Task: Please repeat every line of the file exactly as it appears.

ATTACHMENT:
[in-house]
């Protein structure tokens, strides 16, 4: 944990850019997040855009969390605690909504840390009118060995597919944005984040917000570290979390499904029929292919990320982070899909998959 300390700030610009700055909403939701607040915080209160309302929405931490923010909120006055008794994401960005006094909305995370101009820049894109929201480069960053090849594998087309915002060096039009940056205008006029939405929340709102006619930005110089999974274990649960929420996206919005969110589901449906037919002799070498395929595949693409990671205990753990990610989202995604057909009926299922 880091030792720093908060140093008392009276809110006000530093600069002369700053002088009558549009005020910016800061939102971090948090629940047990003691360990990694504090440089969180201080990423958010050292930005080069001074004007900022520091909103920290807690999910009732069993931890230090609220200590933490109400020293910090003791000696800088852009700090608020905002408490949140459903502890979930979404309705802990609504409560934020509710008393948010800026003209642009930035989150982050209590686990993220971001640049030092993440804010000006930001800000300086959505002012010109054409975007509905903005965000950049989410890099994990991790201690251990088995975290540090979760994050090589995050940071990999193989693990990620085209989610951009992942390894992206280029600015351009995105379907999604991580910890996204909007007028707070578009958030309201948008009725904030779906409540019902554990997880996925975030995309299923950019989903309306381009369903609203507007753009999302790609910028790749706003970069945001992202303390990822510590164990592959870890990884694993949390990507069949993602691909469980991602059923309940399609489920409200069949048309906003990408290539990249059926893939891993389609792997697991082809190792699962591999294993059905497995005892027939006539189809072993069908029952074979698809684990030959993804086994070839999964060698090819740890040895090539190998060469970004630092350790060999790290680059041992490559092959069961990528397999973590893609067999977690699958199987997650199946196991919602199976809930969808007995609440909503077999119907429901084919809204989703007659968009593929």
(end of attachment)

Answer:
[in-house]
């Protein structure tokens, strides 16, 4: 944990850019997040855009969390605690909504840390009118060995597919944005984040917000570290979390499904029929292919990320982070899909998959 300390700030610009700055909403939701607040915080209160309302929405931490923010909120006055008794994401960005006094909305995370101009820049894109929201480069960053090849594998087309915002060096039009940056205008006029939405929340709102006619930005110089999974274990649960929420996206919005969110589901449906037919002799070498395929595949693409990671205990753990990610989202995604057909009926299922 880091030792720093908060140093008392009276809110006000530093600069002369700053002088009558549009005020910016800061939102971090948090629940047990003691360990990694504090440089969180201080990423958010050292930005080069001074004007900022520091909103920290807690999910009732069993931890230090609220200590933490109400020293910090003791000696800088852009700090608020905002408490949140459903502890979930979404309705802990609504409560934020509710008393948010800026003209642009930035989150982050209590686990993220971001640049030092993440804010000006930001800000300086959505002012010109054409975007509905903005965000950049989410890099994990991790201690251990088995975290540090979760994050090589995050940071990999193989693990990620085209989610951009992942390894992206280029600015351009995105379907999604991580910890996204909007007028707070578009958030309201948008009725904030779906409540019902554990997880996925975030995309299923950019989903309306381009369903609203507007753009999302790609910028790749706003970069945001992202303390990822510590164990592959870890990884694993949390990507069949993602691909469980991602059923309940399609489920409200069949048309906003990408290539990249059926893939891993389609792997697991082809190792699962591999294993059905497995005892027939006539189809072993069908029952074979698809684990030959993804086994070839999964060698090819740890040895090539190998060469970004630092350790060999790290680059041992490559092959069961990528397999973590893609067999977690699958199987997650199946196991919602199976809930969808007995609440909503077999119907429901084919809204989703007659968009593929």